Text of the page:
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    Shooting archival material
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    Frequently, when viewing documentaries the filmmakers will shoot closeups of images in books, or pictures etc. The camera will zoom in, out, or pan, tilt, or whatver. How is this done? Is the camera being held by some sort of device held overhead and focusing down on the material that is laid out on a table? How is the material kept perfectly flat if the image is being shot from a book? Or is the material help against a wall and being shot with the camera being on a tripod? Hopefully, you understand what I'm getting at here.

    Thanks for any input.


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    Member OKCPicker's Avatar
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    The images are generally scanned. Then animated in the NLE.
    www.markwelch.tv
    AF-100, CPM Sidewinder shoulder mount, Nikon 50mm, 35-70 f.2.8, Nikon 50-300 f4, Lumix 20 mm f1.7, 14-140 f4, Lectrosonics, Sound Devices Pix 240, Sound Devices MixPre, Arri lighting, Cobra dolly.


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    Senior Member Harry Pallenberg's Avatar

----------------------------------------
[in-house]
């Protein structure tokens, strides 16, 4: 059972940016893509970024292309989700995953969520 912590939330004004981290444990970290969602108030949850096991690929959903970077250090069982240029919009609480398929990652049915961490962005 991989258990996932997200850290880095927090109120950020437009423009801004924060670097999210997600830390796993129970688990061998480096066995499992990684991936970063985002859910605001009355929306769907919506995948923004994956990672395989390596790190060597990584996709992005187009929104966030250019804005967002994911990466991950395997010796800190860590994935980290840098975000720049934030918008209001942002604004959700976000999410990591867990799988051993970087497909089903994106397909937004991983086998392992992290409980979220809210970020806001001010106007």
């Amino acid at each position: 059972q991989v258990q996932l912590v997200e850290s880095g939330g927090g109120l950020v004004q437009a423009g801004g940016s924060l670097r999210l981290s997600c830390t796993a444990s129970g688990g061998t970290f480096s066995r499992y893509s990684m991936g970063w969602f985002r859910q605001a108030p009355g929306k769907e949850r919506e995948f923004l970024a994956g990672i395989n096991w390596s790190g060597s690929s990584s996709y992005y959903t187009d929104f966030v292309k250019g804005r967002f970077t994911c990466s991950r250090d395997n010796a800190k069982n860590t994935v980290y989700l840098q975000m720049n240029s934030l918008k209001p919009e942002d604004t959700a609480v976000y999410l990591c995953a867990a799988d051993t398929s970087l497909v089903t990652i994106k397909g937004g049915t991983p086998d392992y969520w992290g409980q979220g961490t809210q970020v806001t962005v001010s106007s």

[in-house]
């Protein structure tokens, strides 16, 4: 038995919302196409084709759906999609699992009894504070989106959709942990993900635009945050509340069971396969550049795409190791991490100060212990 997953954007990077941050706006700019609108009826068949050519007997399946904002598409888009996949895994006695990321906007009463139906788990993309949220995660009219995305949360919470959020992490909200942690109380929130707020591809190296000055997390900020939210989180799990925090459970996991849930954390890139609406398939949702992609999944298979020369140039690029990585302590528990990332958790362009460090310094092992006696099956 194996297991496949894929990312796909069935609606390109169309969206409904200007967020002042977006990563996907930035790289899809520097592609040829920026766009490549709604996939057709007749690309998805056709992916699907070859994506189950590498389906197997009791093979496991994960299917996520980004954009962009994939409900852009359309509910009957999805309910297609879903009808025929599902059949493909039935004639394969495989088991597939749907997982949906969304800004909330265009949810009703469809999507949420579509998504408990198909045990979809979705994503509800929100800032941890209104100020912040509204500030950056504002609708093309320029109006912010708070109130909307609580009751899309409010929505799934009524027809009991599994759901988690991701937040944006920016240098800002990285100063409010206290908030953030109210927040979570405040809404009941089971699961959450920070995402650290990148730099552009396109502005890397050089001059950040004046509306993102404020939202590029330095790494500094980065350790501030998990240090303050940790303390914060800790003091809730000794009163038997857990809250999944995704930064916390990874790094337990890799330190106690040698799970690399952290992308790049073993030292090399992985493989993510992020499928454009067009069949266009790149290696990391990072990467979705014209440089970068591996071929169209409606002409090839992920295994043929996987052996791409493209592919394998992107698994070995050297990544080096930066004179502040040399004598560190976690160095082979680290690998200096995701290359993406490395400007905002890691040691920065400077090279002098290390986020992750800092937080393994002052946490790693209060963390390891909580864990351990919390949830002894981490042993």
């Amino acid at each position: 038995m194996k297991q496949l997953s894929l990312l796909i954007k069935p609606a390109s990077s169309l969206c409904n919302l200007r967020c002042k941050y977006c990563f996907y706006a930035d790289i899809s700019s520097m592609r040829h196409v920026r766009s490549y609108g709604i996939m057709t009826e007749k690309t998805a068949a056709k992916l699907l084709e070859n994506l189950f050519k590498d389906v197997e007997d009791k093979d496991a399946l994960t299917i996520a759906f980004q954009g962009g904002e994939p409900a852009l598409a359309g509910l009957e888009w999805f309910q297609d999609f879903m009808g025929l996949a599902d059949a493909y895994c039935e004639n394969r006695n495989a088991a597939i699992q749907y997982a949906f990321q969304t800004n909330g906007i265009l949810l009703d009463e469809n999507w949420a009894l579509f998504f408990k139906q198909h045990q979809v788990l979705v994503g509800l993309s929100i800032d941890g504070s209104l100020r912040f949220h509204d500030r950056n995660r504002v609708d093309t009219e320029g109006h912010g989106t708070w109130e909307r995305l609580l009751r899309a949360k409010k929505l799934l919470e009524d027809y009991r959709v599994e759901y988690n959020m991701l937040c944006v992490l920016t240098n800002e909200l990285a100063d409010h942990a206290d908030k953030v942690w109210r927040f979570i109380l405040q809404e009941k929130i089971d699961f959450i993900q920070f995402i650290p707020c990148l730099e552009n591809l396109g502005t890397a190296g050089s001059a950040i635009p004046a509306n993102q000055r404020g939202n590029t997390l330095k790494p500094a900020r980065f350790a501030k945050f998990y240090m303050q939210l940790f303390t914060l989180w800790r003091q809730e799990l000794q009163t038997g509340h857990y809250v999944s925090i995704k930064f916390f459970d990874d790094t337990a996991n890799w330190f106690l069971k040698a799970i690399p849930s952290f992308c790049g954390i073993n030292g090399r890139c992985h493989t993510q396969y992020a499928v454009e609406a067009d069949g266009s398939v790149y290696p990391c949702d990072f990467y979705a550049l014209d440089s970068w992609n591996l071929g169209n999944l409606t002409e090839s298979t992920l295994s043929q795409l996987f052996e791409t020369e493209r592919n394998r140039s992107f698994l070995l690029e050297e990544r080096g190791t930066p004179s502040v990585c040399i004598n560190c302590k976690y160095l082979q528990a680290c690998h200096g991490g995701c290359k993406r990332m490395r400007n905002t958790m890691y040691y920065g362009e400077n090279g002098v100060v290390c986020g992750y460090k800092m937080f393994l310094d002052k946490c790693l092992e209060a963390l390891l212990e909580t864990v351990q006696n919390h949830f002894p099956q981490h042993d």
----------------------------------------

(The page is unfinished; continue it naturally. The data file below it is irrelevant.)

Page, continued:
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    Well yes, now its mostly in the edit... but some of us still have / use a Rostrum camera set up...

    http://en.wikipedia.org/wiki/Rostrum_camera
    Thanks,

    Harry
    Sunny & Mild Media


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    #4
    Member OKCPicker's Avatar
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    Ken Burns cinematographer Buddy Squires, uses a rostrum to shoot stills with his Aaton.
    http://markeemag.com/Article/580/
    www.markwelch.tv
    AF-100, CPM Sidewinder shoulder mount, Nikon 50mm, 35-70 f.2.8, Nikon 50-300 f4, Lumix 20 mm f1.7, 14-140 f4, Lectrosonics, Sound Devices Pix 240, Sound Devices MixPre, Arri lighting, Cobra dolly.


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